Two Sides of Wall Street Disagree on Apple: What This Means For Broader Market — ICYMI

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Analysts and investors disagree on the coronavirus’ impact on Apple. Analysts have remained largely bullish, while investors -- buying opportunity or not -- have sold the stock almost as much as they’ve sold the rest of the market in the U.S. 

Apple  (AAPL) - Get Report shares, down almost 10% Monday, are down 22% from their all-time highs in February. That’s almost as ugly as the S&P 500’s bear market sell-off of roughly 25%.

Apple, trading at $250 a share, is now priced at 18.5 times the next 12 months’ earnings per share. That’s far below the near 25 times it hit when it was at its all-time high. The average analyst price target on the stock is $328, representing a 24 times next year’s EPS valuation. Higher growth and higher margin services, plus a 5G cycle that could last several years have expanded Apple’s outlook for many years to come, boosting the valuation. 

The current multiple could indeed expand, as analysts may come out and lower 2020 estimates because the company announced Friday it is shutting down all stores outside of China. China appears to be on the road to recovery, while the global pandemic worsens elsewhere. 

Still, analysts have largely stuck to the following thesis: Lost hardware sales in early 2020, including the 5G cycle, will be regained. Services revenue will be untouched. 

Some analysts did bring their 2020 numbers down, but the price targets have remained largely the same, as analysts value the company mostly on 2021 earnings, applying their multiples to that year. 

“We believe investors are starting to look past these anomalous 3-6 months towards a more normalized FY21 valuation framework when it comes to the stock,” wrote Wedbush Securities analyst Dan Ives in a note reacting to Apple’s Friday announcement. 

Setting 2021 aside, analysts are still looking for 12% earnings growth in 2020 to $13.31 a share.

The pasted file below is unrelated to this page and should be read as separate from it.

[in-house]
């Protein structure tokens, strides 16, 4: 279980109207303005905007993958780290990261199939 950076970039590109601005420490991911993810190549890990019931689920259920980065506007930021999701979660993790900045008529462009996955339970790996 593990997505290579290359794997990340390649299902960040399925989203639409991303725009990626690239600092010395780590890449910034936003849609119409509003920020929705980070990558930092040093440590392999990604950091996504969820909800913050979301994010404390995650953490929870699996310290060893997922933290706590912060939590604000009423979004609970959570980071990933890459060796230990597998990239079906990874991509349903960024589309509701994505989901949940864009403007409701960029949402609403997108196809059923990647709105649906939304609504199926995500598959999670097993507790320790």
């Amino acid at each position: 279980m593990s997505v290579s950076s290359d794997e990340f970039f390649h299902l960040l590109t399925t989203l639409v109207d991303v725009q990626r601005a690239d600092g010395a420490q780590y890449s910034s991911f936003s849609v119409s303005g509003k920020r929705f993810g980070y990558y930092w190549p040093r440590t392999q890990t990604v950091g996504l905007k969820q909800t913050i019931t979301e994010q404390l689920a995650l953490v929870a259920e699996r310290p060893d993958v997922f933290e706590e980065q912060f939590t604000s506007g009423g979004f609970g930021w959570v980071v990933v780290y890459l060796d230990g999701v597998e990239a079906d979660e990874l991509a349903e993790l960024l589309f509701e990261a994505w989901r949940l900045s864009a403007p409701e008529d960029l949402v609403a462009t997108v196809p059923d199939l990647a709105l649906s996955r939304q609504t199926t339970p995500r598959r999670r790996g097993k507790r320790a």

But investors, who have real money at stake and can be more sensitive to risk than analysts are, have priced in a lost 2020 campaign. 

The stock could still be a buy when this virus catastrophe is all over. And fortunately for Apple investors, the company hasn’t announced a reduction in its stock buyback program, which is a considerable part of the earnings growth picture. 

This implied debate between the buyside and sell side on Apple is about 2020 performance. That’s key for investors to observe. Currently, broader market bulls and bears — strategists and wealth managers — are debating the same for the economy. 

The thesis on the global economy when the virus first broke out was that a first half dent to growth was inevitable, but that the second half would be as strong as initially expected because people and businesses would resume activity as usual. 

But some are getting wary that the resumption of growth — whenever this nightmare goes away — will be slow. Retail stores will open slowly. Consumers will be traumatized. Supply chains will be slow to start back up. 

Starbucks  (SBUX) - Get Report could be a useful indicator. Analysts have cut not only their first-half revenue and earnings estimates, but also their third- and fourth-quarter estimates. Sure, Starbucks isn’t like Apple. If a customer doesn’t buy coffee in March, he or she isn’t going to wake up on an October morning and make sure to buy two cups of coffee. Apple’s products may indeed sell that way. 

So of course, Starbucks is going to see 2020 estimates fall on account of the first half. But management also said it is reopening stores at a slower clip than initially expected and implementing safety restrictions. Not only have analysts worked that into their estimates, but some analysts have moved their 2020 earnings multiples lower because their out-year estimates on store openings came down. 

The point: this market may turn around when the virus news does as much, but stocks may be pressured well after that. 

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